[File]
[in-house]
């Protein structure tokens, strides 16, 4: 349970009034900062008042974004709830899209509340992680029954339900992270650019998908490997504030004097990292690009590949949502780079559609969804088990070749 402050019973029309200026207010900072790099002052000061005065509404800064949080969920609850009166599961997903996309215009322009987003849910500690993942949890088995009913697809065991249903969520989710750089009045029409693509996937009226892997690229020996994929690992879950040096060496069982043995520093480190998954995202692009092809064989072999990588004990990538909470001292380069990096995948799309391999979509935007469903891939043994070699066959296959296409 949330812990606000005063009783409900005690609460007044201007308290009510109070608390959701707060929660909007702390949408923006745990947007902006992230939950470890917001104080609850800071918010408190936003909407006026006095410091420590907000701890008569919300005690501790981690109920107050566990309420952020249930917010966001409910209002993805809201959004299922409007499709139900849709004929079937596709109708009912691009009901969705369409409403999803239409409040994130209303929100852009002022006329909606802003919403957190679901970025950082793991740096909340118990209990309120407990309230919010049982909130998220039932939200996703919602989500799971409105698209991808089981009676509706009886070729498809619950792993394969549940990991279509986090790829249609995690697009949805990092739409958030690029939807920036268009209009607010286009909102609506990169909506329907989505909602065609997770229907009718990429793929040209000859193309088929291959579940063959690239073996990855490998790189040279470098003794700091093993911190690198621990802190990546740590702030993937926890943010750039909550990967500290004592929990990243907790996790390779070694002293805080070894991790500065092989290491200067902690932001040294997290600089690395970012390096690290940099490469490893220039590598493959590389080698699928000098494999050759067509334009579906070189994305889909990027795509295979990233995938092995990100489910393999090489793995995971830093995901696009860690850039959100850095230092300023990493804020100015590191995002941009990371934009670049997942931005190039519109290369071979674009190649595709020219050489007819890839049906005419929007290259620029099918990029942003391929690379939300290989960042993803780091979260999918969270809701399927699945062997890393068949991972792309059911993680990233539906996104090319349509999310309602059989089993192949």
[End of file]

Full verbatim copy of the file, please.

[in-house]
């Protein structure tokens, strides 16, 4: 349970009034900062008042974004709830899209509340992680029954339900992270650019998908490997504030004097990292690009590949949502780079559609969804088990070749 402050019973029309200026207010900072790099002052000061005065509404800064949080969920609850009166599961997903996309215009322009987003849910500690993942949890088995009913697809065991249903969520989710750089009045029409693509996937009226892997690229020996994929690992879950040096060496069982043995520093480190998954995202692009092809064989072999990588004990990538909470001292380069990096995948799309391999979509935007469903891939043994070699066959296959296409 949330812990606000005063009783409900005690609460007044201007308290009510109070608390959701707060929660909007702390949408923006745990947007902006992230939950470890917001104080609850800071918010408190936003909407006026006095410091420590907000701890008569919300005690501790981690109920107050566990309420952020249930917010966001409910209002993805809201959004299922409007499709139900849709004929079937596709109708009912691009009901969705369409409403999803239409409040994130209303929100852009002022006329909606802003919403957190679901970025950082793991740096909340118990209990309120407990309230919010049982909130998220039932939200996703919602989500799971409105698209991808089981009676509706009886070729498809619950792993394969549940990991279509986090790829249609995690697009949805990092739409958030690029939807920036268009209009607010286009909102609506990169909506329907989505909602065609997770229907009718990429793929040209000859193309088929291959579940063959690239073996990855490998790189040279470098003794700091093993911190690198621990802190990546740590702030993937926890943010750039909550990967500290004592929990990243907790996790390779070694002293805080070894991790500065092989290491200067902690932001040294997290600089690395970012390096690290940099490469490893220039590598493959590389080698699928000098494999050759067509334009579906070189994305889909990027795509295979990233995938092995990100489910393999090489793995995971830093995901696009860690850039959100850095230092300023990493804020100015590191995002941009990371934009670049997942931005190039519109290369071979674009190649595709020219050489007819890839049906005419929007290259620029099918990029942003391929690379939300290989960042993803780091979260999918969270809701399927699945062997890393068949991972792309059911993680990233539906996104090319349509999310309602059989089993192949």